- Overall, a friendly quarter for investors. However, latent risks remain high, which is reflected in above-average VIX levels.
- The expected V-shaped recovery of the economy has been already discounted by financial markets: the world stock index (industrialized and emerging markets) reached a new historic high at the beginning of September. The main drivers were once again the major tech stocks.
- Investors are focusing less on fundamental data and more on infection figures and government support measures. This was particularly evident in September.
- Structural economic imbalances, geopolitical risks and the uncertainty surrounding the upcoming presidential elections seem not to worry investors. At least until now.
V-shaped recovery already priced in
The basic scenario for the financial markets remains a V-shaped recovery of the economy. The market dynamics even imply a return to substantial growth for earnings and cash flows in the coming years. The unprecedented measures initiated by governments and central banks provide the necessary basis for such a scenario. The economy is on the road to recovery, but is still far from pre-crisis levels - the fulfillment of the "V" is far away. In contrast, the financial markets have already completed their "V". Both equity index MSCI World Developed and MSCI Emerging Markets reached new historic highs at the beginning of September. However, the dynamics are not homogeneous and show significant differences between European and US markets. The latter were boosted by extremely strong technology stocks. These account for a very high proportion of the US equity market. But the recovery was not only selective in geographical terms. The divergent pattern between cyclical, growth-oriented stocks and defensive stocks already evident in Q2 continued this quarter.
The weakness of the USD has given a boost to emerging markets. Many analysts expect USD weakness to continue in the coming quarters. This is not good news for the CHF and the SNB. However, it should continue to have a positive impact on the USD indebted emerging markets. Interest rates were slightly lower or the quarter, which resulted in a positive performance of bond investments. Credit spreads also fell, benefitting lower-rated borrowers. Risk perception, as measured by the VIX index, remains at a high level. Although it fell slightly in July and August, it then rose again in September as investor uncertainty increased. September was the first month with negative equity returns since March.
Asymmetric effects of the pandemic
As has been emphasized several times before, Covid-19 has massively accelerated the digitalization of the economy and thus triggered a market price fireworks for growth- and technology-oriented shares. But even the most attractive investment has its fair price. The valuation multiples (such as price/earnings or price/cash flow) achieved by some of the Mega Techs are historically hardly comparable. In the past, such high valuations were usually followed by a clear price correction. For all those who are invested in these stocks, of course, the hope is that this time is different. The losers of the accelerated digitalization are companies that do not manage to adapt quickly their business model to the new circumstances. In the end, not only companies, but also every single worker will have to sound out their place in the new economic context. It is therefore not so easy to predict the bottom line effects of this dynamic.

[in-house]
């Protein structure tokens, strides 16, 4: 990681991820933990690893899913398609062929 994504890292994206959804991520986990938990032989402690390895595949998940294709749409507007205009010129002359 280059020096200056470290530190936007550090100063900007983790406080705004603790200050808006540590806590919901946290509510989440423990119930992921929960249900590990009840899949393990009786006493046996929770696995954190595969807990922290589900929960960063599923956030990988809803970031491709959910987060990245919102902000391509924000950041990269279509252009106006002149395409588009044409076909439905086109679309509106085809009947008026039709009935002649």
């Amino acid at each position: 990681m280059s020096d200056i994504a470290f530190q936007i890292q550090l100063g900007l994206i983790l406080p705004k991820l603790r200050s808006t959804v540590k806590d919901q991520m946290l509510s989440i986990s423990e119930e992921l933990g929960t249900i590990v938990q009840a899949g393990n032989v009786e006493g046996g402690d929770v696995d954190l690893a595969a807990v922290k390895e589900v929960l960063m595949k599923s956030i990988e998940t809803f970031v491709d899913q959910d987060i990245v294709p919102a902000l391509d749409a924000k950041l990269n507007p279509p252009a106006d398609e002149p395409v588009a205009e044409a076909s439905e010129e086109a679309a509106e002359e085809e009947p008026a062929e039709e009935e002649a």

V-shaped market recovery based on rather strong assumptions
The recovery of recent months would not have been so spectacular if it had not been based on some extremely optimistic assumptions. The majority of market participants implicitly assume that there will be no new lockdowns and thus no decline in economic activity. A vaccine is also expected to be launched soon. The expectation that governments and central banks will continue to provide support measures and sufficient liquidity is almost self-evident. How nervous the market reacts to deviations from these points was evident in the market correction in September. Rising infection figures and uncertainty about a second US stimulus package were enough to trigger a rotation in favor of more defensive stocks. The outcome of the presidential elections is also becoming an increasingly important issue for the markets. Especially in the event of Trump's defeat, a smoothly functioning government and the support of the economy cannot be guaranteed.
The divergence between the positive market assumptions and the many open questions we experience every day remains a puzzle to many. The long-term effects of the pandemic as well as the growing structural problems and the resulting distortion of the economy do not seem to dampen the optimism of many market participants. As long as the central banks provide sufficient liquidity, there is indeed not too much cause for concern. And to convince even the last doubters, the FED made it clear in August that fighting inflation is no longer a sacred cow. An inflation rate of over 2% is certainly tolerated under the new regime. Fear of a more restrictive monetary policy is therefore unfounded, even if inflation should rise. The FED's message to investors could not be clearer: Relax!
FOMO – Fear of missing out
Given our less glamorous performance in recent quarters, we are aware that the fear of missing something is relatively high. The temptation to jump on the Mega Tech high-speed train is tempting. But history should be a warning to us. As long as the fundamentals of investing are not rewritten, we believe that a focus on risk and diversification is the right way to go - even if it may seem rather boring and old-fashioned in such a market environment. It is clear to us that this investment approach requires trust, patience and discipline from our clients. However, in such a challenging economic, social and geopolitical environment it is all the more justified.